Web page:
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Haematologic Malignancy
 
Haematologic Malignancy
 

Multiple Myeloma

 
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Overview

  • Multiple myeloma is a plasma cell neoplasm: a condition involving clonal expansion of plasma cells that secrete paraprotein or free light chains.
  • Unlike monoclonal gammopathy (MGUS) or smouldering myeloma, multiple myeloma involves end-organ dysfunction.

Manifestations

  • Multiple myeloma presents classically with hypercalcaemia, renal dysfunction, anaemia and lytic bony lesions (denoted by the acronym CRAB); myeloma should be suspected in patients with any of these manifestations without any other clear cause.
    • Manifestations of Multiple Myeloma

    • Classical (CRAB)

    • Calcium - hypercalcaemia
    • Renal failure (multifactorial) - due to cast nephropathy, glomerular light chain deposition, hypercalcaemia, amyloidosis
    • Anaemia - normocytic, normochromic
    • Bone lesions - lytic lesions, due to osteoclastic change
    • Other

    • Hyperviscosity syndrome - due to hypergammaglobulinaemia
    • Amyloidosis - GI, cardiac, hepatic, renal, muscular or nerve infiltration
    • Recurrent infections - due to relative hypogammaglobulinaemia

Diagnosis

    • History

    • Constitutional symptoms - fatgue, lethargy, fevers
    • Symptoms of anaemia - fatigue, lethargy, lightheadedness, exertional dyspnoea, worsening angina, headache
    • Symptoms of hypercalcaemia - lethargy, confusion, nausea, reflux, constipation, renal stones
    • Bone pain
    • Hyperviscosity syndrome - neuropathy, epistaxis, blurred vision, headache
    • Recurrent infections
    • Examination

    • Signs of anaemia - conjunctival pallor, pale hand creases, tachycardia
    • Mucosal bleeding
    • Sepsis
    • Investigations

    • Myeloma Screen

    • Serum immunoglobulins - may demostrate elevation of a single Ig
    • Serum free light chains - abnormally high or low kappa : lambda ratio
    • Serum protein electrophoresis - demonstrating a monoclonal band
    • Serum immunofixation electrophoresis - presence of paraprotein
    • Other Tests for Suspected Myeloma

    • FBC - cytopaenias
    • Blood film - normocytic normochromic anaemia with rouleaux
    • EUC - renal failure
    • Uric acid
    • CMP - hypercalcaemia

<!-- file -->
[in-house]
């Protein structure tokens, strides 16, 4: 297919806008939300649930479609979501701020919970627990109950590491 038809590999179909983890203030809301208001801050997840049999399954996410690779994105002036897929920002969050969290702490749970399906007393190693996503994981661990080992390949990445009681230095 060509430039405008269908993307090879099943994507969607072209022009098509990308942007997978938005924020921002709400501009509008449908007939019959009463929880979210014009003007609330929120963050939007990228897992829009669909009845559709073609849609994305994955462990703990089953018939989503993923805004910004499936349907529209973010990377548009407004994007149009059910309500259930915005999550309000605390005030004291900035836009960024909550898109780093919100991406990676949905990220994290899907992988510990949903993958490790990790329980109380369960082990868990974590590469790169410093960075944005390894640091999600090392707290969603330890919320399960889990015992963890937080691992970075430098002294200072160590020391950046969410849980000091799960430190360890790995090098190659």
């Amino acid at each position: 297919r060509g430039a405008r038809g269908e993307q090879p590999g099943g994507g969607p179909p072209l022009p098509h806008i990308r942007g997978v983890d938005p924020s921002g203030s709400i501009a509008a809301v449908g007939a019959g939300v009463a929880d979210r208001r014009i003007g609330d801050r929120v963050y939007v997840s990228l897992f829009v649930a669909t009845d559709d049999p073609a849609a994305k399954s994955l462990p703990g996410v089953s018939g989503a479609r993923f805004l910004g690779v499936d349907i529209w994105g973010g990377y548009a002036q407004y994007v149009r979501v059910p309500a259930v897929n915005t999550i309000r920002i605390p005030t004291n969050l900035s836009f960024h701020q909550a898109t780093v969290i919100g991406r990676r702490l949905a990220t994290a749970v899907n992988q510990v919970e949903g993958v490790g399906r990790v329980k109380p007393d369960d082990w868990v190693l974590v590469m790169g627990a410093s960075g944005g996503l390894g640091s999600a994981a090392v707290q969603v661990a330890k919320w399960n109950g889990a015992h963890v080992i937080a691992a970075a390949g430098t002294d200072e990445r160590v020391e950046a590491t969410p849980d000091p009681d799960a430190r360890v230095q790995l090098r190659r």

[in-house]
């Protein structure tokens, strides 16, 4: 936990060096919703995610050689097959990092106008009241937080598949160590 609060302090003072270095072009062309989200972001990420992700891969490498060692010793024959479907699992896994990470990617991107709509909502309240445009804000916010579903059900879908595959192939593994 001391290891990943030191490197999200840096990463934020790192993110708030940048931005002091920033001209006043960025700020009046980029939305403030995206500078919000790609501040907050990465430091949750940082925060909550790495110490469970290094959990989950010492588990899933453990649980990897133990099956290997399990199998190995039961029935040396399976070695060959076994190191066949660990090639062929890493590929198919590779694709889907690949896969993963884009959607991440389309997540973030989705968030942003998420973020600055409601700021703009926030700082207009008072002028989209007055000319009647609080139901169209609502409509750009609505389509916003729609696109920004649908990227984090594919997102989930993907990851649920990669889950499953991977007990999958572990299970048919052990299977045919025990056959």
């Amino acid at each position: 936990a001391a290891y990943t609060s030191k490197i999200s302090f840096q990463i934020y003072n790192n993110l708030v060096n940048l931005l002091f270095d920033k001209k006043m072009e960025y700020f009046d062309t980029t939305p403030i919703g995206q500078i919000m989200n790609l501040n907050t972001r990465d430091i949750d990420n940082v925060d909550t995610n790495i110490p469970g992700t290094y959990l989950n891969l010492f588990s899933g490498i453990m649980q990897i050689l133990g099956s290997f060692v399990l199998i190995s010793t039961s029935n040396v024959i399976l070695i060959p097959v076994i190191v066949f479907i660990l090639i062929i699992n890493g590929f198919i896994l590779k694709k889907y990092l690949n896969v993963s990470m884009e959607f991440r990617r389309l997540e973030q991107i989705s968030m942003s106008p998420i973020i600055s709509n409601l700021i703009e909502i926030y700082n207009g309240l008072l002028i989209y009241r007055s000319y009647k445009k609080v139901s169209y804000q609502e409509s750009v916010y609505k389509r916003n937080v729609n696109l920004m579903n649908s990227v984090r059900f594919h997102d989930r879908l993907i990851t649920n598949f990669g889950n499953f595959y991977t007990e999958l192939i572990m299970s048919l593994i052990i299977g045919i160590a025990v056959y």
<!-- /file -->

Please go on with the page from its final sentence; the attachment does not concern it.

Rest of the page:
• Albumin - hypoalbuminaemia
    • LFT - elevated ALP
    • Beta-2 microglobulin - for staging
    • Skeletal survey (x-ray or CT) - for lytic lesions
    • Bone marrow biopsy - for morphology, cytogenetics and FISH

Management

  • Multiple myeloma must be referred to a haematologist for management.
  • The treatment of multiple myeloma involves induction therapy, followed by autologous stem cell transplants in eligible patients. Choice of chemotherapy depends on multiple clinical factors including functional (ECOG) score, severity and whether the patient is recieving a stem cell transplant.
  • It is also important to treat the manifestations of myeloma such as hypercalcaemia, bony lesions and recurrent infections.
    • Stages of Multiple Myeloma Treatment

    • Initiation - generally with combination chemotherapy
    • Autologous stem cell transplant - in eligible patients
    • Maintenance therapy - with a single agent or combination chemotherapy
    • Relapsed multiple myeloma - complex; multiple treatment options including clinical trials
    • Common Regimens Used in Multiple Myeloma

    • Single Agent Therapies

    • Imide immunomodulators - thalidomide / lenalidomide
    • Proteasome inhibitors - carfilzomib / bortezomib
    • Combination Therapies

    • Lenalidomide/dexamethasone (RD)
    • Bortezomib/lenalidomide/dexamethasone (VRD)
    • Bortezomib/thalidomide/dexamethasone (VTD)
    • Bortezomib/cyclophosphamide/dexamethasone (VCD/CyBorD)
    • Carfilzomib/lenalidomide/dexamethasone (KRD)
    • Melphalan/prednisone/lenalidomide (MPL)
    • Other Measures

    • Manage hypercalcaemia - fluids, steroids, bisphosphonates
    • Manage skeletal lesions - bisphosphonates, radiotherapy, surgery
    • Manage hyperviscosity - fluids, leukopheresis
 
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